Still, as far as pick-and-roll prowess and rim protection among pivots are concerned, Howard remains USA Basketball's best option to man the middle.
You can bet, too, that six years away from international play will have Howard hungrier than ever to represent his country and capture his fourth team prize to go along with his bronze at the 2006 World Championships and his golds at the 2007 FIBA Americas Championship and the 2008 Summer Olympics.
When last Team USA convened for an international tournament, Howard was several weeks shy of joining the Los Angeles Lakers and James Harden was happy to compete for a gold medal with two of his best buds in Kevin Durant and Russell Westbrook.
Now, Howard and Harden will be bringing a taste of the Houston Rockets to USA Basketball—Howard as the best American center, and Harden as the best American shooting guard.
If not the best shooting guard on planet Earth. Harden shot, drove and free throw'd his way onto the All-NBA first team this past season, thanks in no small part to his nightly line of 25.4 points, 4.7 rebounds and 6.1 assists.
With Kobe Bryant out of the mix this summer, look for Harden to sop up a sizable share of the minutes at shooting guard for Team USA.
Unless, of course, Coack K can't stand Harden's notoriously lackadaisical defense.
UPDATE (9:13 ET July 7): According to Yahoo Sports' Adrian Wojnarowski, Russell Westbrook will not be participating in the 2014 FIBA World Cup.
Really, though, wouldn't it be fun if the World Cup of Basketball became a glorious reunion of the old OKC Wolfpack?
Back in January, ESPN's Marc Stein wasn't so convinced that Russell Westbrook would be around to partake.
Star guards Derrick Rose and Russell Westbrook are bound to be left home by USAB for their own good -- even if they’re healthy and willing to go to Spain -- after the knee traumas they have endured this season.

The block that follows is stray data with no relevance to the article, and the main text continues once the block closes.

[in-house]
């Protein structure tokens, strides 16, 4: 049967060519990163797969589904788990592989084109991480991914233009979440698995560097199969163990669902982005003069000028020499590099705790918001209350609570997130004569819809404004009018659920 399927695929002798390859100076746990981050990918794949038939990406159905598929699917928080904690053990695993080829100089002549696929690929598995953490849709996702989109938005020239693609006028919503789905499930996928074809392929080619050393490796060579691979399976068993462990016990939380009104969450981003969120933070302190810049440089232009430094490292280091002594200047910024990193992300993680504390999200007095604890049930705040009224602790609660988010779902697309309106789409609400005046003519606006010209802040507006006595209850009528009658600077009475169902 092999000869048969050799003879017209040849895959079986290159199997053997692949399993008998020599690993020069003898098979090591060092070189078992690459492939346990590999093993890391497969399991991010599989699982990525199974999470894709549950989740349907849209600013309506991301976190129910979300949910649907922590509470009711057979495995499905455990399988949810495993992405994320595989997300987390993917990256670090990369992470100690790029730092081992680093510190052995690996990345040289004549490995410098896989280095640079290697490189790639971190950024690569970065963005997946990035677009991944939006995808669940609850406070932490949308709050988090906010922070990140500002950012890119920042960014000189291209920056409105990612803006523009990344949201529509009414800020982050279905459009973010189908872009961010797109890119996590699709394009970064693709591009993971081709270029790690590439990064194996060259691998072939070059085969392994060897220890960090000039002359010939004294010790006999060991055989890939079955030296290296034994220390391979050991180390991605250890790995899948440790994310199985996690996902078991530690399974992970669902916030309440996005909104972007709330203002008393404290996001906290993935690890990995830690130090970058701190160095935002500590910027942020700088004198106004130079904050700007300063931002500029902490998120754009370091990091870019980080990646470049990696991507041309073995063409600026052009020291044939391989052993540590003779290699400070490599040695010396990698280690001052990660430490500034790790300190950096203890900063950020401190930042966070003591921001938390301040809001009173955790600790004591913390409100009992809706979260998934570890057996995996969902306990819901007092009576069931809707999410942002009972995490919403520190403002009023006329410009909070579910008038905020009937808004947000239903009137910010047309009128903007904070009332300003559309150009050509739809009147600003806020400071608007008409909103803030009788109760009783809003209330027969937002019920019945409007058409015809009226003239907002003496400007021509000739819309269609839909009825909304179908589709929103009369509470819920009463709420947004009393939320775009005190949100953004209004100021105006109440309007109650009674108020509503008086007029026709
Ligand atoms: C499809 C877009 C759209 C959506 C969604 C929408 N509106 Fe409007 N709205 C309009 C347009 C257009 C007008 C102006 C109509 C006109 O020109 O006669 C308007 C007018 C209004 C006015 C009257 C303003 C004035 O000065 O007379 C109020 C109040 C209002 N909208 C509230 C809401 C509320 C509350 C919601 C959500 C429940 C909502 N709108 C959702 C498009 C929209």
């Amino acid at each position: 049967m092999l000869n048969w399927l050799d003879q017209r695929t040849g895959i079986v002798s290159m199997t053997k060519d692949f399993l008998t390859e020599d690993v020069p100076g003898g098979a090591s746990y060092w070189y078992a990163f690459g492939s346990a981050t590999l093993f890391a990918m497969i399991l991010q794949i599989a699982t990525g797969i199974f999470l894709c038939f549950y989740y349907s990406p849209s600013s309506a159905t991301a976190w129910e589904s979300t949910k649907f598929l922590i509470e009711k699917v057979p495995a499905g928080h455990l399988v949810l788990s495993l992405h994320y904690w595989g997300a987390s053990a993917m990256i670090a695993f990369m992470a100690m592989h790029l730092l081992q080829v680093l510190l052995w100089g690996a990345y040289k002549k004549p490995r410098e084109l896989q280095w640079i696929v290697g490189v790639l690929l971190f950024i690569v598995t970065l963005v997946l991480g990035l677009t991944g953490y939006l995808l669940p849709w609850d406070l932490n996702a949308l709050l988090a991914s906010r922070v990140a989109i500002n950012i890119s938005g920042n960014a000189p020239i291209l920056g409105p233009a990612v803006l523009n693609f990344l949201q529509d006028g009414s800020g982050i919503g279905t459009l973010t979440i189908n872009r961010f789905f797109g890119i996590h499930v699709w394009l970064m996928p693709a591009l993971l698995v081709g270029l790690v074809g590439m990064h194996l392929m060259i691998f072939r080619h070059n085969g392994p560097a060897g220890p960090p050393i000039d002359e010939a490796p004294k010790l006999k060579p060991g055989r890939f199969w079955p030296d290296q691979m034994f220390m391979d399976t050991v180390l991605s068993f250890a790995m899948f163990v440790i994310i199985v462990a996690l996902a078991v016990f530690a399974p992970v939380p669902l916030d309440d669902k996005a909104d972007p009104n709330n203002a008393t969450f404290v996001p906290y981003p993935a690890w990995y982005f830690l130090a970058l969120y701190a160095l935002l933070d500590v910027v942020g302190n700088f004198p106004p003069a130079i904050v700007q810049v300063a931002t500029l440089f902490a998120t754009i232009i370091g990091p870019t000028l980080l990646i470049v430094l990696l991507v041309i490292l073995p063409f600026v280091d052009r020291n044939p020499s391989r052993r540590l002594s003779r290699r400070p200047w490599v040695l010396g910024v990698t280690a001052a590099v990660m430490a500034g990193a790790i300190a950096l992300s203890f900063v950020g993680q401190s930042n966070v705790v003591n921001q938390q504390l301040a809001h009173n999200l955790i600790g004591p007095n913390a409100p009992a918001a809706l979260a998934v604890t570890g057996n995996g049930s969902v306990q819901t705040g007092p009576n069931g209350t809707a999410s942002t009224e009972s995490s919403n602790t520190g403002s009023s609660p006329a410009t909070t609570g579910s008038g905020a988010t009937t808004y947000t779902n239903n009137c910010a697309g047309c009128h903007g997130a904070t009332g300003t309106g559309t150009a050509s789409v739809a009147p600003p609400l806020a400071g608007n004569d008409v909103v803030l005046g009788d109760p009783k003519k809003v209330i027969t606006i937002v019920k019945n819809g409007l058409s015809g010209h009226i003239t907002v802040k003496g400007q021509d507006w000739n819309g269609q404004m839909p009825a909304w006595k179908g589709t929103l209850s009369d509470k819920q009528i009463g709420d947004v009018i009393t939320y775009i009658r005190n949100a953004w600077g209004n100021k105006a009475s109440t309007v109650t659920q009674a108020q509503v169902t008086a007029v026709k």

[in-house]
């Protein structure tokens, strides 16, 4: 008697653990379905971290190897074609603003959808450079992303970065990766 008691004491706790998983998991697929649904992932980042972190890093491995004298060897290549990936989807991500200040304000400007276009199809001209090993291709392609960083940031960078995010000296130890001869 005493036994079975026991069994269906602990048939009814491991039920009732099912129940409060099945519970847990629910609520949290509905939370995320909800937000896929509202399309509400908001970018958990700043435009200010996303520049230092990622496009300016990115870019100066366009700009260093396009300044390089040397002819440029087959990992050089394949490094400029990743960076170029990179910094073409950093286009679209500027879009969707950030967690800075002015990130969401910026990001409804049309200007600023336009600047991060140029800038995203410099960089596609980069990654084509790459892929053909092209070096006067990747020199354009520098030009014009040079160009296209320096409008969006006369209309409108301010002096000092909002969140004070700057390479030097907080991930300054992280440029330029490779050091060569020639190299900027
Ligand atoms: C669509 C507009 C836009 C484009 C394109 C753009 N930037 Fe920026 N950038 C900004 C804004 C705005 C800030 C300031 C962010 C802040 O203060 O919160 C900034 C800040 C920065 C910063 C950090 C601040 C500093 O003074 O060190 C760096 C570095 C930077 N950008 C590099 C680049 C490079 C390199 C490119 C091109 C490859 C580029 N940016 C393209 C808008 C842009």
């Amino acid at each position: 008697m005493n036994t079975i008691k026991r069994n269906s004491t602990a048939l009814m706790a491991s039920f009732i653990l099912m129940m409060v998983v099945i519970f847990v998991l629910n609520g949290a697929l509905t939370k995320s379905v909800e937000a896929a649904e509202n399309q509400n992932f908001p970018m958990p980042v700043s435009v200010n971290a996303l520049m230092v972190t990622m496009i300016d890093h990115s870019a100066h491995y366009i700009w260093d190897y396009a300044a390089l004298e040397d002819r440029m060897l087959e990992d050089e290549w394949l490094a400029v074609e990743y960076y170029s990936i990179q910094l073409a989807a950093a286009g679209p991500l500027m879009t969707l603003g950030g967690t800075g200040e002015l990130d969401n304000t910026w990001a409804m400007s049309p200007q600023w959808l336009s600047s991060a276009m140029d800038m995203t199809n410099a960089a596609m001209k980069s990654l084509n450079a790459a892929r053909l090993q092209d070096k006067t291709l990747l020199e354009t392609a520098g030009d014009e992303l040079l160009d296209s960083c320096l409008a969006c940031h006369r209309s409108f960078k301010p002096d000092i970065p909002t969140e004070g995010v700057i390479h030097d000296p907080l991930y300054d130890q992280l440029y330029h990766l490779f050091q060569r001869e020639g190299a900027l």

That made a ton of sense at the time. After all, Westbrook had just endured his third knee operation in eight months and was out of commission because of it.
Much has changed in the five-and-a-half months since then. Westbrook didn't just return; he came back to play arguably the best basketball of his life in leading the Oklahoma City Thunder back to the Western Conference Finals.
Now, it'd hardly be a surprise if Westbrook decided to sit this summer out and/or the Thunder encouraged him to do so. Team USA certainly won't be hurting for guards, not with Stephen Curry, Kyrie Irving and Damian Lillard chief among those vying for spots.
But if Westbrook wants to play, Coach K would have a tough time turning down a guy who's proved he can be the best player on the floor on any given night—even (especially?) when it's shared with Durant.
Sussing out Anthony Davis' role on Team USA this summer will be no easy feat.
On the one hand, Davis is clearly one of the brightest young stars in basketball, and one whose combination of length, athleticism, mobility and skill make him an intriguing fit in international play. His past experience as a gold medalist in 2012 won't hurt his case, either.
On the other hand, Davis played sparingly for USA Basketball two years ago and might struggle to secure significant playing time at power forward. His position figures to be stacked with the likes of Kevin Love, LaMarcus Aldridge and Blake Griffin. Sliding Davis over to center would hardly be ideal, but is certainly doable under the right circumstances.
Either way, Davis deserves a spot on this squad, if only to show off his newly bulked 238-pound frame and what he can do with it.
"I’m definitely working on the corner three-pointer," Davis told Pelicans reporter Jim Eichenhofer. "(Also) more post moves, a consistent mid-range jump shot, ball-handling. Those are the things I’m working on right now to get better. But at the same time, touching up on the things I’m pretty good at."
Davis wouldn't have hopped across the pond with Team USA two summers ago had Blake Griffin's knee not given out in training camp. Fat chance this season's runner-up to the runner-up in MVP voting misses out this time around if he's fit.